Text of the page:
Interpreter: A Journal of Mormon Scripture, Volume 9 (2014)

Interpreter: A Journal of Mormon Scripture

Book 9
The Interpreter Foundation
5

This is volume 9 (2014) of Interpreter: A Journal of Mormon Scripture published by The Interpreter Foundation. It contains articles on a variety of topics including reflections on the mission of The Interpreter Foundation, the doctrinal and temple implications of Peter's surnaming, literacy and orality in the Book of Mormon, the temporality of sin, an analysis of epistemology in historiography, and two book reviews of David Bokovoy's Authoring the Old Testament: Genesis-Deuteronomy.
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About the author

The Interpreter Foundation is a nonprofit educational organization focused on the scriptures of The Church of Jesus Christ of Latter-day Saints: the Book of Mormon, the Pearl of Great Price, the Bible, the Doctrine and Covenants, early LDS history, and related subjects.

Our goal is to increase understanding of scripture through careful scholarly investigation and analysis of the insights provided by a wide range of ancillary disciplines, including language, history, archaeology, literature, culture, ethnohistory, art, geography, law, politics, philosophy, etc. Interpreter will also publish articles advocating the authenticity and historicity of LDS scripture and the Restoration, along with scholarly responses to critics of the LDS faith. We hope to illuminate, by study and faith, the eternal spiritual message of the scriptures—that Jesus is the Christ.
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3.4
5 total
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Additional Information

Publisher
The Interpreter Foundation
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Published on
May 19, 2014
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Pages
294
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ISBN
9781499602777
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Language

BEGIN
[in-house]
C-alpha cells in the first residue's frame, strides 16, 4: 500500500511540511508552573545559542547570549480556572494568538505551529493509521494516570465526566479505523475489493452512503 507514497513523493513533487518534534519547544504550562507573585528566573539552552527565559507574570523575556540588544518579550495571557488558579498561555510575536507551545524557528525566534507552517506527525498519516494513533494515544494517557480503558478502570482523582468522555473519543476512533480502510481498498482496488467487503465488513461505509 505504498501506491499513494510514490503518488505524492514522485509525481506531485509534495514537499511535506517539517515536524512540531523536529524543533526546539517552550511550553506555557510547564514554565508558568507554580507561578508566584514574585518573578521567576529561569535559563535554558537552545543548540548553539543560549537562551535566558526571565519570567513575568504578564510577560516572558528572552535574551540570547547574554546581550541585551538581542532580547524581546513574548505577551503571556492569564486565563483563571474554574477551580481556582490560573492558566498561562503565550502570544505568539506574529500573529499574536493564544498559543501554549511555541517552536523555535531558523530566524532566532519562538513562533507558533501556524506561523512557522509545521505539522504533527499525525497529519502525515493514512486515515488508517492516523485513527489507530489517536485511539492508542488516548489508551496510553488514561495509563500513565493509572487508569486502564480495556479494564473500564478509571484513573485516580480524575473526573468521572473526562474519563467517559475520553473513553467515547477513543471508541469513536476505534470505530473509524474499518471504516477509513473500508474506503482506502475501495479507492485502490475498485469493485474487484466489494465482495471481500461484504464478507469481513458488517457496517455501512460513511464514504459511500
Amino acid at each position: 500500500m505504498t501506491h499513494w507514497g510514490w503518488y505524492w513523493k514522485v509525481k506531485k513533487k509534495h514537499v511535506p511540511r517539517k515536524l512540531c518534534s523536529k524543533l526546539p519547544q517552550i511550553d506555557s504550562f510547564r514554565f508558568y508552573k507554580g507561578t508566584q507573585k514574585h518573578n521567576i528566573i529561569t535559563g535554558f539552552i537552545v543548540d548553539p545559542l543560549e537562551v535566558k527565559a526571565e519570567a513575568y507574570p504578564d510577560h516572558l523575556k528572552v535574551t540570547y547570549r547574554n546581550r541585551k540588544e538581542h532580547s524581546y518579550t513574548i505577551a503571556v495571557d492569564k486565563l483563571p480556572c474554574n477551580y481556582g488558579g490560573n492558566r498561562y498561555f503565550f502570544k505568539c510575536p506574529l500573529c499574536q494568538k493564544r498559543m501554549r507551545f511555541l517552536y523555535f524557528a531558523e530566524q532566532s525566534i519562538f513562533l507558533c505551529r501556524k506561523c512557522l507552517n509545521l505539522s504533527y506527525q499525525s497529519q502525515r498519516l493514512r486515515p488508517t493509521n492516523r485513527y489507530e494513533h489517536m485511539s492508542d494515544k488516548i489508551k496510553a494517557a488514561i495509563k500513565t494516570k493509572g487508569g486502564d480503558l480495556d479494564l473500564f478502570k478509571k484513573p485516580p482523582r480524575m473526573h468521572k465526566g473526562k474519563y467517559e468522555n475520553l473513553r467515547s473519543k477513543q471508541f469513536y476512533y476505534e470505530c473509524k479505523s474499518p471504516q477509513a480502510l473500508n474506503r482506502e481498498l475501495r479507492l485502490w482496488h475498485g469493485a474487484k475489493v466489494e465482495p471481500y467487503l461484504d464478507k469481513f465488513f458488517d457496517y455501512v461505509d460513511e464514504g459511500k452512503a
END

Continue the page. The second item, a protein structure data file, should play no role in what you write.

English
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Genres
Religion / Christianity / Church of Jesus Christ of Latter-day Saints (Mormon)
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Content Protection
This content is DRM free.
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Read Aloud
Available on Android devices
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Eligible for Family Library

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The dramatic first-person account of life inside an ultra-fundamentalist American religious sect, and one woman’s courageous flight to freedom with her eight children.

When she was eighteen years old, Carolyn Jessop was coerced into an arranged marriage with a total stranger: a man thirty-two years her senior. Merril Jessop already had three wives. But arranged plural marriages were an integral part of Carolyn’s heritage: She was born into and raised in the Fundamentalist Church of Jesus Christ of Latter-Day Saints (FLDS), the radical offshoot of the Mormon Church that had settled in small communities along the Arizona-Utah border. Over the next fifteen years, Carolyn had eight children and withstood her husband’s psychological abuse and the watchful eyes of his other wives who were locked in a constant battle for supremacy.

Carolyn’s every move was dictated by her husband’s whims. He decided where she lived and how her children would be treated. He controlled the money she earned as a school teacher. He chose when they had sex; Carolyn could only refuse at her own peril. For in the FLDS, a wife’s compliance with her husband determined how much status both she and her children held in the family. Carolyn was miserable for years and wanted out, but she knew that if she tried to leave and got caught, her children would be taken away from her. No woman in the country had ever escaped from the FLDS and managed to get her children out, too. But in 2003, Carolyn chose freedom over fear and fled her home with her eight children. She had $20 to her name.

Escape exposes a world tantamount to a prison camp, created by religious fanatics who, in the name of God, deprive their followers the right to make choices, force women to be totally subservient to men, and brainwash children in church-run schools. Against this background, Carolyn Jessop’s flight takes on an extraordinary, inspiring power. Not only did she manage a daring escape from a brutal environment, she became the first woman ever granted full custody of her children in a contested suit involving the FLDS. And in 2006, her reports to the Utah attorney general on church abuses formed a crucial part of the case that led to the arrest of their notorious leader, Warren Jeffs.
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